Recently, my wife and I were driving up Doheny, just below Beverly, when we came upon a young woman riding slowly in the right lane.
She was nicely dressed, as if she was going out for the evening. Yet she seemed to know what she was doing, riding just inside the right lane — and just outside dooring range.
I made sure to give her a wide passing berth as I drove around her, as a courtesy from one cyclist to another, before stopping at a red light at the next intersection.
As we waited for the light to change, the rider carefully worked her way past the cars lined up behind us until she reached the intersection. Then she moved left, stopping in the crosswalk just in front of our car.
My wife was annoyed that she was in our way once again. But recognizing a skilled rider, I told her to be patient. And sure enough, as soon as the light turned green, she pulled to the right, allowing us — and the other cars behind us — to safely pass while she crossed the intersection, before reclaiming her space in the lane.
I could fault her for not wearing a helmet — while she looked great, her stylish tam wasn’t likely to offer much protection in the event of an accident — but I had to admire the way she rode. And the way she controlled the intersection.
Because an intersection — any intersection — can be a dangerous place for a cyclist. And too many make the mistake of letting traffic dictate how they ride, instead of taking control of the situation.
For instance, a lot of riders will just stop in place when traffic comes to a halt, and stay right where they are in the traffic lane behind the line of cars.
They probably think they’re doing the right thing. But drivers coming up from behind may not expect to find a bike there, and may not react in time. And waiting behind even a single car could hide a rider from cars coming from the opposite direction, dramatically increasing the risk of a collision.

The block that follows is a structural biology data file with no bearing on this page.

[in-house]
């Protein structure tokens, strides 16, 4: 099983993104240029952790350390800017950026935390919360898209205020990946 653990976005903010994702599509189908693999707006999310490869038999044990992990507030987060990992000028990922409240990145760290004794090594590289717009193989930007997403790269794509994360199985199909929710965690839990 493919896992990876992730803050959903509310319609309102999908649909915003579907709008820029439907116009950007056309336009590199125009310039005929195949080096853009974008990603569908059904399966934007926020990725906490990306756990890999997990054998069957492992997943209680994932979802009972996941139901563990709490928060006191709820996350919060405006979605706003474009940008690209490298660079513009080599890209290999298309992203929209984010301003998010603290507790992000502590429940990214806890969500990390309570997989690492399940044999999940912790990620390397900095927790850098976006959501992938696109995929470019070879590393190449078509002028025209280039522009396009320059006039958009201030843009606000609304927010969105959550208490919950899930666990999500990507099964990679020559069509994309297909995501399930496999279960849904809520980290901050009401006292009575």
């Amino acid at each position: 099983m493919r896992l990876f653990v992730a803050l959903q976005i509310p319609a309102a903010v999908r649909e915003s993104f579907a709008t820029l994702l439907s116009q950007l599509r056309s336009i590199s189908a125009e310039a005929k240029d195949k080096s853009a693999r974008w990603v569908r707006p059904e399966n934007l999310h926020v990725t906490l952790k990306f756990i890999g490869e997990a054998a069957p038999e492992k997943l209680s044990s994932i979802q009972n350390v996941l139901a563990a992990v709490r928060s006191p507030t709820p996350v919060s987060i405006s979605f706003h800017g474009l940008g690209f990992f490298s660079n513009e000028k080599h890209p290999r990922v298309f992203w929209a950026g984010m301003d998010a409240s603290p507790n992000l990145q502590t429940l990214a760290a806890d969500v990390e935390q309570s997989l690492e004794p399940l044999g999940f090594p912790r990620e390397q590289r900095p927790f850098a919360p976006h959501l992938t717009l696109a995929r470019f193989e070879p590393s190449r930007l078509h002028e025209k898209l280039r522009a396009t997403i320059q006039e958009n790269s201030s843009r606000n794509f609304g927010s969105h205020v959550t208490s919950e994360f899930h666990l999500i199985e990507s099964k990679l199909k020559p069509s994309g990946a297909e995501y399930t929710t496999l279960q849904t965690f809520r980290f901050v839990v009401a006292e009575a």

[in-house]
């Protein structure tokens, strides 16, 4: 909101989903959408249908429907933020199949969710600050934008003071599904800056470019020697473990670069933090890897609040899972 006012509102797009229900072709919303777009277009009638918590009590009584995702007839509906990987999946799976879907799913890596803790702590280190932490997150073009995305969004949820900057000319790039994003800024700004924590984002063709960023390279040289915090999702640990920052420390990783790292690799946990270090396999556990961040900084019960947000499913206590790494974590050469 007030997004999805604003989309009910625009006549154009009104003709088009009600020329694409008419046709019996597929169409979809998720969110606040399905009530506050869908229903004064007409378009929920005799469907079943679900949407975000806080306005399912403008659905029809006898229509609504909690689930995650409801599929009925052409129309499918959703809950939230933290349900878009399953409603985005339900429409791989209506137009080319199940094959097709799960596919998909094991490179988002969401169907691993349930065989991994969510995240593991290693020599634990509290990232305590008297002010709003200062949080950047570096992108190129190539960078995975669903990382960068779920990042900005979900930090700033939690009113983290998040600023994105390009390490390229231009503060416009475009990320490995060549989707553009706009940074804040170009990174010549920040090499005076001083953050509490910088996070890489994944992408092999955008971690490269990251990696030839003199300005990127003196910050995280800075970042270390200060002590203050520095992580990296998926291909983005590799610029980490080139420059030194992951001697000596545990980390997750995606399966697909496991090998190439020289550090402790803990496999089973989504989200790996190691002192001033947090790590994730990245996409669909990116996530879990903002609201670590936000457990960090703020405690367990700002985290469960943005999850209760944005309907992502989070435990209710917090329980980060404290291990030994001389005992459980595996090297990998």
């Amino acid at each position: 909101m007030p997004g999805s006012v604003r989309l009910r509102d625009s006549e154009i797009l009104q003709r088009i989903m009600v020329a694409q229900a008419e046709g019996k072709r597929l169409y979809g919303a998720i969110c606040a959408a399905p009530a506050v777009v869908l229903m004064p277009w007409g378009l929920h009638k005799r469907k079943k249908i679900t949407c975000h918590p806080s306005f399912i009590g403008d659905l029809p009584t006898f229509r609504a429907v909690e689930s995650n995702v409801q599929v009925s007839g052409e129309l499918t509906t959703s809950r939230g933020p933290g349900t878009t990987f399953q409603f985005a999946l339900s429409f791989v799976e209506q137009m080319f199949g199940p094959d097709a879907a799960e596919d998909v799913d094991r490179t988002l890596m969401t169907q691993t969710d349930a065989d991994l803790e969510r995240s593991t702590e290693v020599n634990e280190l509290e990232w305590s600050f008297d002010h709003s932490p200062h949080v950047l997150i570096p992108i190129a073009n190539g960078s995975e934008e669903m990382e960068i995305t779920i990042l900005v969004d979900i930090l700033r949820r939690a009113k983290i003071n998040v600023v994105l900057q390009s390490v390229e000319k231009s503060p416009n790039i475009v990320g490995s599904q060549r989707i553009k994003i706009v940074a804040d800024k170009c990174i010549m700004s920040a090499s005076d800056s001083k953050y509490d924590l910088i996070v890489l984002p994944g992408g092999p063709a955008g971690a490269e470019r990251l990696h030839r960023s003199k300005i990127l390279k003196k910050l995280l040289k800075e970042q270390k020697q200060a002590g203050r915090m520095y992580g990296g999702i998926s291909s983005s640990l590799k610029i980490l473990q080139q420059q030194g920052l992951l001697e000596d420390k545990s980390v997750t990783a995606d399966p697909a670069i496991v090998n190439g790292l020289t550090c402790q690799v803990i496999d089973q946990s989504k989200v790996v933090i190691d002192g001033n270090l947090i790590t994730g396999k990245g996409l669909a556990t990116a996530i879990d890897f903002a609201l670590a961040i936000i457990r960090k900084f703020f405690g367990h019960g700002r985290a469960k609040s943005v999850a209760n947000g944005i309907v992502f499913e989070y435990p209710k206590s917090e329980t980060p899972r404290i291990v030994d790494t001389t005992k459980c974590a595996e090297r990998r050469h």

Which is not to say that drivers shouldn’t be aware of everyone on the road — bikes and pedestrians included.
But this is the real world. And you shouldn’t risk your life based on the limited skills and attention spans of those sharing the road with you.
Moving up to the front of the line ensures that everyone can see you, no matter what direction they’re coming from. It also means that the cars behind you are stopped, instead of leaving you exposed and vulnerable to any cars that are still moving — and drivers who may not be paying attention.
But even riders who make a habit of moving up to the intersection sometimes stop there, and wait patiently next to the lead car.
That can present it’s own problems, though.
By waiting beside the lead car, you run the risk of blocking access to the right turn lane, preventing cars from being able to make the right turn on a red light that we Californians treasure as our God-given birthright. And that can mean having an angry, impatient driver behind you — which is never a good thing.
Then there’s the risk that the driver at the head of the line won’t notice you waiting there beside him, and make a sudden right turn across your path — or worse, directly into you.
But you can virtually eliminate that risk by moving slightly forward and to the left, coming to a stop in front of the driver’s right front bumper.
That way, the turning lane is clear for anyone who wants to go right. And you’re directly in the lead driver’s field of view, where he can’t help but see you — and blocking him from any sudden moves that could put you in danger. Yet you’re still close enough to the side that you can get out of the way quickly if anything goes wrong.
Then once the light changes, just move slightly to the right so the cars pass while you cross the road. And then back into the traffic lane when you reach the other side.
I’m usually faster off the line than most drivers, and often reach the other side long before they do. But I still move to the right when the light changes — both out of courtesy and to protect myself from any impatient jerks who feel the need to race me across the street.
Bob Mionske, the cycling lawyer, joins the debate on changing the law to treat stop signs as yields. A self-described mediocre cyclist wants your help to become a full-fledged racer. An Alaskan rider explains why some riders prefer the streets to a “perfectly good” bike trail. Green LA Girl notes that LACBC is looking for bilingual bike safety advocates. Finally, City Watch points the lack of bike parking — and quality crappers — at Downtown’s new LALive.